The Ice Cream Truck War

     In Gloversville, New Jersey, 34-year-old Joshua Malatino, the owner of the local Sno Cone Joe franchise, also sold a lot of ice cream. His 21-year-old girlfriend, Amanda Scott, helped him operate his good humor truck. Business was good in Gloversville until a rival good humor man rolled into town in his Mr. Ding-A-Ling truck.

     Mr. Malatino, aka Sno Cone Joe, decided to harass his business rival, 53-year-old Brian Collis aka Mr. Ding-A-Ling. On April 16, 19, and 28, 2013, Malatino, with his Sno Cone Joe jingles blaring from his truck, tailgated Mr. Ding-A-Ling around town. Whenever Mr. Collis stopped to service a customer, Sno Cone Joe would pull up behind Mr. Ding-A-Ling and offer the consumer free ice cream. At one point, Malatino allegedly phoned Mr. Ding-A-Ling headquarters in Latham, New Jersey and said, "I own this town!"

     On May 3, 2013, a local prosecutor charged  Joshua Malatino and Amanda Scott with harassment and misdemeanor stalking. If convicted, Sno Cone Joe and Sno Cone Jane (just kidding) faced up to three months in jail. According to Gloversville Police Captain John Sira, Malatino drove a different ice cream truck operator out of town the previous summer.

     In April 2015, a Fulton County judge dismissed the charges against Joshua Malatino and Amanda Scott.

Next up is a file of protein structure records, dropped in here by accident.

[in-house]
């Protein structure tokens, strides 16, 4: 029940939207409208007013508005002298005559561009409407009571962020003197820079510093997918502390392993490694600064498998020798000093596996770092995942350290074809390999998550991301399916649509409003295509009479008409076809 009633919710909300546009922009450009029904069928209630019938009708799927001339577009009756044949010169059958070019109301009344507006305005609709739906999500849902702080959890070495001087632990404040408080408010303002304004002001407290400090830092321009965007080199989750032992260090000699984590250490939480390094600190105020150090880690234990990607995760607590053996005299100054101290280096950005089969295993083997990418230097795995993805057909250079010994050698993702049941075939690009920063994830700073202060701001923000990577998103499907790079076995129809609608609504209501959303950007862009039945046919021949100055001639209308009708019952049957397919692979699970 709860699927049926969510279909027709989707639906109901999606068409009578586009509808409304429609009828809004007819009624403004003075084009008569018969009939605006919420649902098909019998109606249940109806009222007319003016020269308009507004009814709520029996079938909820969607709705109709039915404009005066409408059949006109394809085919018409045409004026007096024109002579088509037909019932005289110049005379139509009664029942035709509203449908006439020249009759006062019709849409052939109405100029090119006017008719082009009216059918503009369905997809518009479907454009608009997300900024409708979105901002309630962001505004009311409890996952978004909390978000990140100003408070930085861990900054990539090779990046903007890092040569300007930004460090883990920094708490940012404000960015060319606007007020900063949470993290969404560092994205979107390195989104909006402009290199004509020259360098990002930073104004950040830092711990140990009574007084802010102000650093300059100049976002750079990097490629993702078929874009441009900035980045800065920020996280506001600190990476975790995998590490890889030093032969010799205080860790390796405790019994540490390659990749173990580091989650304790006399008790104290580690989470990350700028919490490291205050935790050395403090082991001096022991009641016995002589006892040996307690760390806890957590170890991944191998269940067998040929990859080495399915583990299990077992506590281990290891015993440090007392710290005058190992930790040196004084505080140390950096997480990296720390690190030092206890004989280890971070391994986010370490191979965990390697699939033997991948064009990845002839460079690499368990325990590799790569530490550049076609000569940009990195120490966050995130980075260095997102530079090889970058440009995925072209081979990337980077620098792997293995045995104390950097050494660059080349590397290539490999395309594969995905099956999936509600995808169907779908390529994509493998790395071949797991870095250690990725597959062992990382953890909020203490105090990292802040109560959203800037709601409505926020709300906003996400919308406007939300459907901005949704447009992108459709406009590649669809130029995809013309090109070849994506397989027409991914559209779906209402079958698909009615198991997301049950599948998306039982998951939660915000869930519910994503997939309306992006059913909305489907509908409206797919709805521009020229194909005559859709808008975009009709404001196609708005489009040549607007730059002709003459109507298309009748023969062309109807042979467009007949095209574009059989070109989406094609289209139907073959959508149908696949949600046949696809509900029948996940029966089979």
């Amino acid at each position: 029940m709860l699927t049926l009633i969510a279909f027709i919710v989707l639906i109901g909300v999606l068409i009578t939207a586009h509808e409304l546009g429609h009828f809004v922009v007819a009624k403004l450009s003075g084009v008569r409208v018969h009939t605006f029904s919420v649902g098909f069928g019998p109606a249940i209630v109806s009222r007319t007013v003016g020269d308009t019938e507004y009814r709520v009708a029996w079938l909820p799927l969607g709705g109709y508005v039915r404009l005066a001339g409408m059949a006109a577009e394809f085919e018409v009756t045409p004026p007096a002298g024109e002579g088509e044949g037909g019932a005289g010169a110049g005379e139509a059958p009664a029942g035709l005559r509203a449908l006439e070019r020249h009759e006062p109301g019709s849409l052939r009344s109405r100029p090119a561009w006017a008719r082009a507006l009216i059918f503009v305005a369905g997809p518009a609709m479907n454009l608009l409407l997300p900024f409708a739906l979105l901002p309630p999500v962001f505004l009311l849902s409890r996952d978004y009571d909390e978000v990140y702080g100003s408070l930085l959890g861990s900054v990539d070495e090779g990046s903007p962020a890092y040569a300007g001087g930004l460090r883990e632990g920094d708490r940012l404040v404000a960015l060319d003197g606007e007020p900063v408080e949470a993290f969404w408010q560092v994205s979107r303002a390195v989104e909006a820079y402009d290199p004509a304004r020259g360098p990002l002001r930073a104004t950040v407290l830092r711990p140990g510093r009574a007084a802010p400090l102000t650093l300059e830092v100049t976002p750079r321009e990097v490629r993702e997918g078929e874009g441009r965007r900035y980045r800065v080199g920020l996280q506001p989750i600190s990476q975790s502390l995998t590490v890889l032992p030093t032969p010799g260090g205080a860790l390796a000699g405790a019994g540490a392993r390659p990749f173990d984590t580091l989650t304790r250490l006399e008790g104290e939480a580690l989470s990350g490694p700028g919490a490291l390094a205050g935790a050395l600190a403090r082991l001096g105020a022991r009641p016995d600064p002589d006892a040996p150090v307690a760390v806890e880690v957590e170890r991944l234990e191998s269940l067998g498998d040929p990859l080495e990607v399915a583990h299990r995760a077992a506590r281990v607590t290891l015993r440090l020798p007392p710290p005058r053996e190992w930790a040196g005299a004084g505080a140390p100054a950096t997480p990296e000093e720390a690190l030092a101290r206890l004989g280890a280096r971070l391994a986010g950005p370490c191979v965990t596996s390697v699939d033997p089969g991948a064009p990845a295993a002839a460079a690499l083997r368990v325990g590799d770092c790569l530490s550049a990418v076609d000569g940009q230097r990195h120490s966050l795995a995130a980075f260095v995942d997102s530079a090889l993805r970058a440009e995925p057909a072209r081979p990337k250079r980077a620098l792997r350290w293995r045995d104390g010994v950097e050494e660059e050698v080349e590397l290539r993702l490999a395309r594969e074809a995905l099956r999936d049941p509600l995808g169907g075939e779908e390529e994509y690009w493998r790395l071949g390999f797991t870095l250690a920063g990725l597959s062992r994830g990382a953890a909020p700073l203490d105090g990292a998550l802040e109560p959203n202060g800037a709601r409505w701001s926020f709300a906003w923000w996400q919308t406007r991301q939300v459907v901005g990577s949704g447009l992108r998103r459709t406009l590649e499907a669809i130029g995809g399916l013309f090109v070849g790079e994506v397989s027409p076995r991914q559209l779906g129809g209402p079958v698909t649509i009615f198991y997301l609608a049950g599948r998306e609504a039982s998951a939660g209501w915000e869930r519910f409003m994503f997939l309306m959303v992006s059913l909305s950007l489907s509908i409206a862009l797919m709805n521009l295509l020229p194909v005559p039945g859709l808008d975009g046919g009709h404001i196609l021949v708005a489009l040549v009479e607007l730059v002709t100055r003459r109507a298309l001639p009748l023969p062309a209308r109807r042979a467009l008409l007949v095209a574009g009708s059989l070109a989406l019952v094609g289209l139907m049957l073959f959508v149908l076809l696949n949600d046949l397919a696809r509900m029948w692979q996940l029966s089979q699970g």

Saturday, November 24, 2018

Catching Drivers on Pot

     Researchers at Washington State University are working on a breath test to determine if a driver is under the influence of marijuana…Law enforcement officers have a test for alcohol, but they don't have a tool to test for marijuana impairment. Right now, officers use blood tests to determine if THC is present in a driver's blood.

     But WSU chemistry professor Herbert Hill said existing technologies like those used by airport security agents to detect drugs and explosives can be altered to test breath for THC. Hill said he hopes to start testing on humans in early 2015. The Washington State Patrol says it welcomes anything that gets impaired drivers off the road. [One might argue that a little pot might lower blood pressure and reduce road rage in America's big city traffic hell. Just kidding, I think.]

"Researchers Developing Pot Breath Test," Associated Press, November 29, 2014 

Wednesday, November 21, 2018

Raymond Clark: The Panhandler Arsonist

     Thirty-eight-year-old Raymond Sean Clark, a homeless panhandler, regularly loitered outside the 7-eleven store on the Pacific Coast Highway in Long Beach, California. Clark made a habit of hasseling customers who patronized the convenience store by begging them for money and cigarettes. He had become an unwelcome fixture in the neighborhood. 

     At five in the afternoon of April 12, 2013, as Jerry Payne sat outside the 7-eleven store in his Toyota 4-Runner, the 62-year-old was approached by Clark who asked him for money. (If Mr. Payne was a regular customer of the store, Clark had probably hit him up for money before.)

     When Mr. Payne refused to give Clark a handout, the transient poured a bottle of gasoline into the SUV and tossed in a match. The vehicle and its occupant were immediately engulfed in flames. (The fire was so intense customers and employees in the convenience store had to escape through a back door.)